Note:  Do not rely on this information. It is very old.

Forest Law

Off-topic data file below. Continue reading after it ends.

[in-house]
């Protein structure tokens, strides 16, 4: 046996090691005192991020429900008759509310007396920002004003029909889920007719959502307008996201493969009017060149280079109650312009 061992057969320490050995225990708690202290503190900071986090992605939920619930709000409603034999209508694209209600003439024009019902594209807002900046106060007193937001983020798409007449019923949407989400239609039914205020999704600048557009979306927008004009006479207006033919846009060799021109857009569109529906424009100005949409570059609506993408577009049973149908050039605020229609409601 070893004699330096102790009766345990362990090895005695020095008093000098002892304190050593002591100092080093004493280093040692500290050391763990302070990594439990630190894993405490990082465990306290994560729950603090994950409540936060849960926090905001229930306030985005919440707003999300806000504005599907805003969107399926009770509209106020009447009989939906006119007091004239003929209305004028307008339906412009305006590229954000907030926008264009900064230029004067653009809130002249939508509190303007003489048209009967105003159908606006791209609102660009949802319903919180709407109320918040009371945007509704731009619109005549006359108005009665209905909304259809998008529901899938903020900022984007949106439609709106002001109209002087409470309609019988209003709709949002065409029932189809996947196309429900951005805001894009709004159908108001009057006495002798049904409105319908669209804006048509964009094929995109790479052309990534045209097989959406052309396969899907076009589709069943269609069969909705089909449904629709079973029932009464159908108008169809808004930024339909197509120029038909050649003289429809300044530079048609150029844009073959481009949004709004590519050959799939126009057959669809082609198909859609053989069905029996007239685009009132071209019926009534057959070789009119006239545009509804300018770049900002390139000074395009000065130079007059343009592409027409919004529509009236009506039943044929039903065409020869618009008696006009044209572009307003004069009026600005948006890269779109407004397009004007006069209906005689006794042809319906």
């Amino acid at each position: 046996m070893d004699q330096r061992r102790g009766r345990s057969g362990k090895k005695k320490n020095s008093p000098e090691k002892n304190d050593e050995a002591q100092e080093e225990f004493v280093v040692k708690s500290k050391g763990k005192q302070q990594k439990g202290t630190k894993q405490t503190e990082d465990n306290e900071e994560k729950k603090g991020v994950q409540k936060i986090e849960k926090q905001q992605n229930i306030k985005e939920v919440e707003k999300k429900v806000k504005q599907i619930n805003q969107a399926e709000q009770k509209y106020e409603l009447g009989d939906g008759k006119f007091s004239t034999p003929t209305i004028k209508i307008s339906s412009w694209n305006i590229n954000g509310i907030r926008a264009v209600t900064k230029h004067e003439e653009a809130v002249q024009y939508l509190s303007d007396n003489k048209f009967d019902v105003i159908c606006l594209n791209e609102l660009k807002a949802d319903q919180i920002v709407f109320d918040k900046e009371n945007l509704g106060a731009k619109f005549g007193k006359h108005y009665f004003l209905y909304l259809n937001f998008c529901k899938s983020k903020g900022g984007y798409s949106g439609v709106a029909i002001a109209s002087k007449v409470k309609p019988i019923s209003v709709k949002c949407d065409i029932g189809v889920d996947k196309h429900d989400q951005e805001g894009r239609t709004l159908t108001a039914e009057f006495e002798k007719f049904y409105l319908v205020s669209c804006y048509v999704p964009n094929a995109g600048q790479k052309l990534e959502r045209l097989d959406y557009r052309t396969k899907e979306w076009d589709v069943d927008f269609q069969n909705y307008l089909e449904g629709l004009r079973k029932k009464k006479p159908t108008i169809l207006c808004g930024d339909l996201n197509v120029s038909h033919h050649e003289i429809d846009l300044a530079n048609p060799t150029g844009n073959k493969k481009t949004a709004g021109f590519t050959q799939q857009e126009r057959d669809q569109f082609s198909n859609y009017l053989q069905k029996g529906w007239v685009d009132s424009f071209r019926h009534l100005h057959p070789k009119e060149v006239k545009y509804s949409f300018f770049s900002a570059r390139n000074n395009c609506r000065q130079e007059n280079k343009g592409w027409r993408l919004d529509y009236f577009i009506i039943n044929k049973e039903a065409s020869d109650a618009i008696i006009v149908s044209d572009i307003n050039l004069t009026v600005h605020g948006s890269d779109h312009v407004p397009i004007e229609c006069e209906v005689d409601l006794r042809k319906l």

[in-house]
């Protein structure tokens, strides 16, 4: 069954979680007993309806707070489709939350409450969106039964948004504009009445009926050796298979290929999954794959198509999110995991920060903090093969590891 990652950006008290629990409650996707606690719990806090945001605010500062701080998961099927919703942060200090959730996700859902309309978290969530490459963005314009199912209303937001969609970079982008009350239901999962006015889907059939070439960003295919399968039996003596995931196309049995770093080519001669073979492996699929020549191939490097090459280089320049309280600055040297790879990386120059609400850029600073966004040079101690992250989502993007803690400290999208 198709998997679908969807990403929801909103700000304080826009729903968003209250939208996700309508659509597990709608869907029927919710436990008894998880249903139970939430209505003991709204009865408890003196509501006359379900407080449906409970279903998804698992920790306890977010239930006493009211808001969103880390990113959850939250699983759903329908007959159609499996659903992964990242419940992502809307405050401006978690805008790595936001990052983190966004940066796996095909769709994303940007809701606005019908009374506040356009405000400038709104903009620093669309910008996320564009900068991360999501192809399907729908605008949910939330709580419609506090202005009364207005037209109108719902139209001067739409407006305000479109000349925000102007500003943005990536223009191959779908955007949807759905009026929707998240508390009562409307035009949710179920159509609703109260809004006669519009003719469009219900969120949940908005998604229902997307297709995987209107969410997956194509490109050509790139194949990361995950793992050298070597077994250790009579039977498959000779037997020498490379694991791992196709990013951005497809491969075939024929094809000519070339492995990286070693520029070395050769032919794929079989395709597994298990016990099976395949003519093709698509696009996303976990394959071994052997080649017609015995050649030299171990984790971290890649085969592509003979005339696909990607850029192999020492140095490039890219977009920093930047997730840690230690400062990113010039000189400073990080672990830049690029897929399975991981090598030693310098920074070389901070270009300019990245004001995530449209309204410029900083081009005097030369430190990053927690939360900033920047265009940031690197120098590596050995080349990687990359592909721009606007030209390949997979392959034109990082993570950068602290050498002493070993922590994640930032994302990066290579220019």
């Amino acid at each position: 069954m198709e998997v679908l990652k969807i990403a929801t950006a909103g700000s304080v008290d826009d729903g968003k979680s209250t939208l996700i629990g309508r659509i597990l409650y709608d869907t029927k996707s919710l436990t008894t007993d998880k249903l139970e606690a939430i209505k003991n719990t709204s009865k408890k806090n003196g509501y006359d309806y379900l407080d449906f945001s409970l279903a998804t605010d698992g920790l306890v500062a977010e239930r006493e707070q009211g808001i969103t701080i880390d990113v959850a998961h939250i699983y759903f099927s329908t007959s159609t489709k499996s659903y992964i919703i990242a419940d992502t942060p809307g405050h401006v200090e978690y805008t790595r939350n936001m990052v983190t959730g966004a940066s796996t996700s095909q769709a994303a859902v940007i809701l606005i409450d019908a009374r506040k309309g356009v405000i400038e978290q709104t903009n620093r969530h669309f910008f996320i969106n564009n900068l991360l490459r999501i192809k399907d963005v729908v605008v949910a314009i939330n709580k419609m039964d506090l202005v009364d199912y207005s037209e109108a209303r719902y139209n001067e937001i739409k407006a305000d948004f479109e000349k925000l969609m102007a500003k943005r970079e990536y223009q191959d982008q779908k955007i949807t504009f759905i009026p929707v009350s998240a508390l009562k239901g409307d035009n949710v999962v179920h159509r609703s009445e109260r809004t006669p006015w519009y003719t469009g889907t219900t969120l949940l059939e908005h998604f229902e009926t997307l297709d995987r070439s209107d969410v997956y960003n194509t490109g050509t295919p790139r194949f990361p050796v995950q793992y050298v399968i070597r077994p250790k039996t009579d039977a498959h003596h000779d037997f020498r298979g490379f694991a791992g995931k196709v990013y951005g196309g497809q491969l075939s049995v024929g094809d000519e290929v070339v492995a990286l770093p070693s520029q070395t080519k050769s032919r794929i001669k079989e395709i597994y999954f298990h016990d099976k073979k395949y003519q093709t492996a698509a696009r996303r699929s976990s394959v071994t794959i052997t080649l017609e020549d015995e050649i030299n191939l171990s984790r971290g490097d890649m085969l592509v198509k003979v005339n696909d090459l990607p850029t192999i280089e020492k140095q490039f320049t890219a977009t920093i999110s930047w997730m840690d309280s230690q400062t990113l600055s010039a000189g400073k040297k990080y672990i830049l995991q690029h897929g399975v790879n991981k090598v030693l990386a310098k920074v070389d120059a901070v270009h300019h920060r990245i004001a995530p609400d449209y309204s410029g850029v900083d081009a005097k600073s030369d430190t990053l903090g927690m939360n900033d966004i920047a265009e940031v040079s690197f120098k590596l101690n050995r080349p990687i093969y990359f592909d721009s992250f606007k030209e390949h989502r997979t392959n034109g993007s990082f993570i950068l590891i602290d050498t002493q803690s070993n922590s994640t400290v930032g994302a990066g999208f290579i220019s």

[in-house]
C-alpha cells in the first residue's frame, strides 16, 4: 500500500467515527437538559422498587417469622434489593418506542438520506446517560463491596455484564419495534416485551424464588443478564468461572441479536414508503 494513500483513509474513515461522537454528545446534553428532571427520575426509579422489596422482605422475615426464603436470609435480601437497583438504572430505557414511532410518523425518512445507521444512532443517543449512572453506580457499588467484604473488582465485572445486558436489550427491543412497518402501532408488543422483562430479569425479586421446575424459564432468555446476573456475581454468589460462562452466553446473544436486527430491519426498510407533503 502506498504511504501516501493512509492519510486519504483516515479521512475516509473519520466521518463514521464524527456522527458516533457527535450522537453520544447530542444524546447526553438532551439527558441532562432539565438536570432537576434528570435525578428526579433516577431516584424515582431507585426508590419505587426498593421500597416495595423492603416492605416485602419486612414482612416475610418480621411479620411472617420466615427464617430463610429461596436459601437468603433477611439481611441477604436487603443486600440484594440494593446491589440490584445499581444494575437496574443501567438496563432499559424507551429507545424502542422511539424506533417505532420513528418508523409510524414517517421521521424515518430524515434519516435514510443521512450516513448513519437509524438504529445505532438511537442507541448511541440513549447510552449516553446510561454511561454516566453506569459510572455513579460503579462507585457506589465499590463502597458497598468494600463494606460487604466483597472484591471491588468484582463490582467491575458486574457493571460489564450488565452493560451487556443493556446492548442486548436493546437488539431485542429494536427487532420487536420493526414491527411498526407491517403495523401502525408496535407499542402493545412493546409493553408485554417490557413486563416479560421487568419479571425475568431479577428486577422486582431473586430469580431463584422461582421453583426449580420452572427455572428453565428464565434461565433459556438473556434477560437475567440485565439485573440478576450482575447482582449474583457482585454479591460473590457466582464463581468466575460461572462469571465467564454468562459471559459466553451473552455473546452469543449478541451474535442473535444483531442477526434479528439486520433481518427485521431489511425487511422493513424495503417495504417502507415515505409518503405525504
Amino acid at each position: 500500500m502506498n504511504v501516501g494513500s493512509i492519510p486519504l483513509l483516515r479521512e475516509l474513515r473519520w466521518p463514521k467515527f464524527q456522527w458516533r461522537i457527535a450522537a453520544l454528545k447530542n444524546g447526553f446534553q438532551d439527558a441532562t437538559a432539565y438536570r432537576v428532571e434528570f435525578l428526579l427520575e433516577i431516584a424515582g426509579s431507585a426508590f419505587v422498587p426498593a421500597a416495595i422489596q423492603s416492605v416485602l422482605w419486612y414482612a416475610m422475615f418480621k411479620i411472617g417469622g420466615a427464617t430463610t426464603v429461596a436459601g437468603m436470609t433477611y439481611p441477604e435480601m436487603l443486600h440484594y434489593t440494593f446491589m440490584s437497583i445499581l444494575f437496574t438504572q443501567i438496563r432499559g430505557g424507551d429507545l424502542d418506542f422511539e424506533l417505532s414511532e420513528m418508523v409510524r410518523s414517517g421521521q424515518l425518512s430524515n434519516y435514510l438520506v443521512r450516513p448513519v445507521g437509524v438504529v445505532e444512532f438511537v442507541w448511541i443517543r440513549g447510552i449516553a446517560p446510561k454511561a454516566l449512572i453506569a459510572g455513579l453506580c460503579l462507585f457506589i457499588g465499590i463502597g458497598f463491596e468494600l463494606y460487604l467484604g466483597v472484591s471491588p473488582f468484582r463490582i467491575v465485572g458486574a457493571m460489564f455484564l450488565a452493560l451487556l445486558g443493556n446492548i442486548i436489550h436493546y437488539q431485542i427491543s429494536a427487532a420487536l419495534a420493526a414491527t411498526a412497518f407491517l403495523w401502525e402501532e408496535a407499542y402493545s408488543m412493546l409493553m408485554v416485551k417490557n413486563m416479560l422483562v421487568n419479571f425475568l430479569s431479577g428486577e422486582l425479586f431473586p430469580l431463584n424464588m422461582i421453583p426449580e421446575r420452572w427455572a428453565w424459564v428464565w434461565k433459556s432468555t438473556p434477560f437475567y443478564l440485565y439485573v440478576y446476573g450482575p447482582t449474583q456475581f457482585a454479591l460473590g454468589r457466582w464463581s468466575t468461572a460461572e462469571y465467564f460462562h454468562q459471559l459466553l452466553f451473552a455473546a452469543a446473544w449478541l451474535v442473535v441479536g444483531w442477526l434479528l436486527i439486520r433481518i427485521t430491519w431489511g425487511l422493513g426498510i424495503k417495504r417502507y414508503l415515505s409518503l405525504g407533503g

Forest Law. The right of keeping animals in a wild state for mere diversion, though forbidden to the subject, has been at all times admitted as a matter of prerogative to the Sovereign. A forest, though a Royal possession, is capable of being vested in a subject, for if the Sovereign grants a forest to a private person, with words expressly authorising the administration of forest law there, the grantee will have the franchise of a forest to its full extent, with all the appropriate courts and officers; and a forest is a right which the owner thereof (whether Sovereign or subject) may have either in his own lands or in the lands of another, and in this respect it differs from a right of common, which issues out of the soil and cannot exist in the same man who is owner of the soil itself (the latter superseding all inferior claims of this kind); but a forest, and indeed all franchises in general, are inheritances collateral to the proprietorship of the land, and may be claimed by a man either in proprio solo, or in alieno solo. The owner of a forest is also considered (notwithstanding the general rule, that title cannot be made to things ferae-naturae) as having a qualified property in the wild animals of chase and venery there found, so long as they continue there; and no other person can lawfully take them within those precincts, or chase them from thence and take them in other ground. But if a wild animal strays from the forest, it seems to be the property of the owner of the franchise, and will belong to the first taker. [Common.]